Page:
OpenMP Semantic Analysis

OpenMP for F18

  1. Define and document the parse tree representation for
    • Directives (listed below)
    • Clauses (listed below)
    • Documentation
  2. All the directives and clauses need source provenance for messages
  3. Define and document how an OpenMP directive in the parse tree will be represented as the parent of the statement(s) to which the directive applies. The parser itself will not be able to construct this representation; there will be subsequent passes that do so just like for example do-stmt and do-construct.
  4. Define and document the symbol table extensions
  5. Define and document the module file extensions

Directives

OpenMP divides directives into three categories as follows. The directives that are in the same categories share some characteristics.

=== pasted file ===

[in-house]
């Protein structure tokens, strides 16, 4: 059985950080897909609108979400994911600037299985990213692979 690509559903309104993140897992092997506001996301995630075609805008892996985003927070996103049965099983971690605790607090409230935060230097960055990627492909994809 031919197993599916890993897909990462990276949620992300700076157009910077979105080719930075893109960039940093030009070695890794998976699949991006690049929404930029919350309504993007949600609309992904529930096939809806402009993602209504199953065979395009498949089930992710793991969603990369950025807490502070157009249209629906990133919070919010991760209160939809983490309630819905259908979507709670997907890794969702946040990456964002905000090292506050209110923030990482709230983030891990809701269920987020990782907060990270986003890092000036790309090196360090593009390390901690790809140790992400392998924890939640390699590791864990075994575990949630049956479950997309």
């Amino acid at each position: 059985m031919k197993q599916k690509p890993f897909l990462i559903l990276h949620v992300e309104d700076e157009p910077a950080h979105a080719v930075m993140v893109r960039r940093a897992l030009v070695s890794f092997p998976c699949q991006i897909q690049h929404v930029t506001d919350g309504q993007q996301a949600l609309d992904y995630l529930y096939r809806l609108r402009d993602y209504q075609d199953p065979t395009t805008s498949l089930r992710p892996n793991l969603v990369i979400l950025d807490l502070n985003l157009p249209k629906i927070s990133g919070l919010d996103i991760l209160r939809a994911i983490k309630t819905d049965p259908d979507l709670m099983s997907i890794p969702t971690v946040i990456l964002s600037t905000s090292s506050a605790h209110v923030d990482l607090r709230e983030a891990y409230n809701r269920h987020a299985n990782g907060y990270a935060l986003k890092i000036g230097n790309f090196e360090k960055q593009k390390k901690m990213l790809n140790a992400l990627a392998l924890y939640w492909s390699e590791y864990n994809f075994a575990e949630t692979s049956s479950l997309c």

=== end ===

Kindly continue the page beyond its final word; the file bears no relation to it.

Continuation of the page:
Declarative directives

An OpenMP directive may only be placed in a declarative context. A declarative directive results in one or more declarations only; it is not associated with the immediate execution of any user code.

List of existing ones:

  • declare simd
  • declare target
  • threadprivate
  • declare reduction

There is a parser node for each of these directives and the parser node saves information associated with the directive, for example, the name of the procedure-name in the declare simd directive.

Each parse tree node keeps source provenance, one for the directive name itself and one for the entire directive starting from the directive name.

A top-level class, OpenMPDeclarativeConstruct, holds all four of the node types as discriminated unions along with the source provenance for the entire directive starting from !$OMP.

In parser-tree.h, OpenMPDeclarativeConstruct is part of the SpecificationConstruct and SpecificationPart in F18 because a declarative directive can only be placed in the specification part of a Fortran program.

All the Names or Designators associated with the declarative directive will be resolved in later phases.

Executable directives